In what has become an annual tradition, 24/7 Wall Street released their list of “beers Americans no longer drink” this week, sparking no outrage or surprise for beer enthusiasts around the country.
This year’s list includes beers that may leave you scratching your head wondering why people still bother, but while distribution networks are large for Big Beer, the sales of these beers are not.
The 2014 list, which represents “barrels shipped” in 2013, includes home run hitters like Budweiser Select, Milwaukee’s Best and even Budweiser itself. Of biggest surprise is the inclusion of Miller High Life and Miller Lite, both which hadn’t appeared in earlier versions of this list.
For our visually-minded friends, I’ve gone back to the previous four lists and charted the downward course of six of these beers that appear in multiple years. Worth noting, 24/7 Wall Street counted “barrels sold” in the lists covering 2010 to 2012 and changed it to “barrels shipped” for 2013. For sake of argument, let’s just assume all the barrels shipped were sold, even if this is based on figures from a piece about beers nobody wants to drink.
First, here are beers represented on the list brewed by parent company MillerCoors:
And here are beers made by parent company AB InBev:
Not pictured in these charts, Miller High Life and Miller Lite (MillerCoors), who lost 21.2 percent and 22.6 percent in sales from 2008 to 2013, respectively. Miller Lite won’t be on this list next year, thanks a boost in sales from its retro label rebranding.
Budweiser, which has lost 27.6 percent of sales from 2008 to 2013, was down to 16 million barrels shipped last year. No surprise, given that Millennials don’t care for it.
All of these brands are obviously huge, with the smallest tally in 2013 coming from Budweiser Select. Even at 525,000 barrels shipped in 2013, that was still roughly 76 percent more than what Lagunitas sold in the same year.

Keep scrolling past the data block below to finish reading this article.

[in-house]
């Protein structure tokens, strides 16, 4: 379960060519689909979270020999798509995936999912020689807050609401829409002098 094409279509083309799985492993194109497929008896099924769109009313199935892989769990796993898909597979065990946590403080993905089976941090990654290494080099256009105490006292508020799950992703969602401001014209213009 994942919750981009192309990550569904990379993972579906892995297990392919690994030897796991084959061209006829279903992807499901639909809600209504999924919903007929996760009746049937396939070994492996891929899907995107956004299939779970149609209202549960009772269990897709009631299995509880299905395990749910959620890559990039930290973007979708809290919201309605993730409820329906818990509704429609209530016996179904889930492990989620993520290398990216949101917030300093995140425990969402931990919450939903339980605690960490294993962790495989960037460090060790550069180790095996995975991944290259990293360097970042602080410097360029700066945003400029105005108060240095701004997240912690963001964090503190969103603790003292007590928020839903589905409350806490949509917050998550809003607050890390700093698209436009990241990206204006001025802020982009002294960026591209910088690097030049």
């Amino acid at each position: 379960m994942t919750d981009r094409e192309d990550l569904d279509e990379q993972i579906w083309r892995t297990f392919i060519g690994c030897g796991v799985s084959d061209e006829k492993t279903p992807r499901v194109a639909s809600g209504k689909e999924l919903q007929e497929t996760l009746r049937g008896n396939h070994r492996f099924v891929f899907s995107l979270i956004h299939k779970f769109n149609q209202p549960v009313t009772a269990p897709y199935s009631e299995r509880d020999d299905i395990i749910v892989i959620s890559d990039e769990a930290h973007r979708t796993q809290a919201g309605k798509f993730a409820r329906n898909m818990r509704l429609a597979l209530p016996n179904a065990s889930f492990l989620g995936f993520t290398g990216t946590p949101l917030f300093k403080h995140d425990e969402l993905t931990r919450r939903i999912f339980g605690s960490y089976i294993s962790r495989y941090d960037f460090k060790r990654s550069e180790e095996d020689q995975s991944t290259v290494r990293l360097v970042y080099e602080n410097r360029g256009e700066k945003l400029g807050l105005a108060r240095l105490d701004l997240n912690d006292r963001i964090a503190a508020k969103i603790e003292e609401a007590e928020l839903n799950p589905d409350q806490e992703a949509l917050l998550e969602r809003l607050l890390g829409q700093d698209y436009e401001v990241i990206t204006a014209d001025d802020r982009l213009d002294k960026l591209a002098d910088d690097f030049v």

So what does this all mean?
By now, we all know the gimmicks multinational companies are taking to rebrand and gain attention. AB InBev has made news lately for buying craft breweries, which is certainly good for its future prospects, but I’m mostly curious about MillerCoors.
That company seemingly dominates this “beers Americans don’t drink” list year-in and year-out, but does get a decent bounce from owning brands like Blue Moon and Leinenkugel Brewing Company, which both sell very well.
I do take this showing as a paring with the idiotic comments made by MillerCoors chairman Pete Coors, however, and wonder what kind of necessary innovation is on the horizon for the company. In terms of stock, MillerCoors is doing alright, but Miller Fortune hasn’t performed as gangbusters as they expected and do you remember the failure that was Miller Chill? Maybe hard ciders Crispin and Smith & Forge are their best bets moving forward, along with their continued push of a reinvigorated Miller Lite.
Above all else, these two charts showcase why craft beer had another consecutive banner year and why companies like MillerCoors and AB InBev are on the hunt for ways to get into the craft game.
Related: He Said What? Pete Coors and His Magical Mystery Press Tour
“Don’t drink to get drunk. Drink to enjoy life.” — Jack Kerouac
3 thoughts on “Two Charts to Show the Changing Fate of Big Beer”
Nice read. The original article was interesting. The comments below the original article were priceless.
You always get some winners with pieces like that. I especially appreciated derogatory remarks toward Panama sailors.
Well you have to admit, they do leave themselves open to easy ridicule.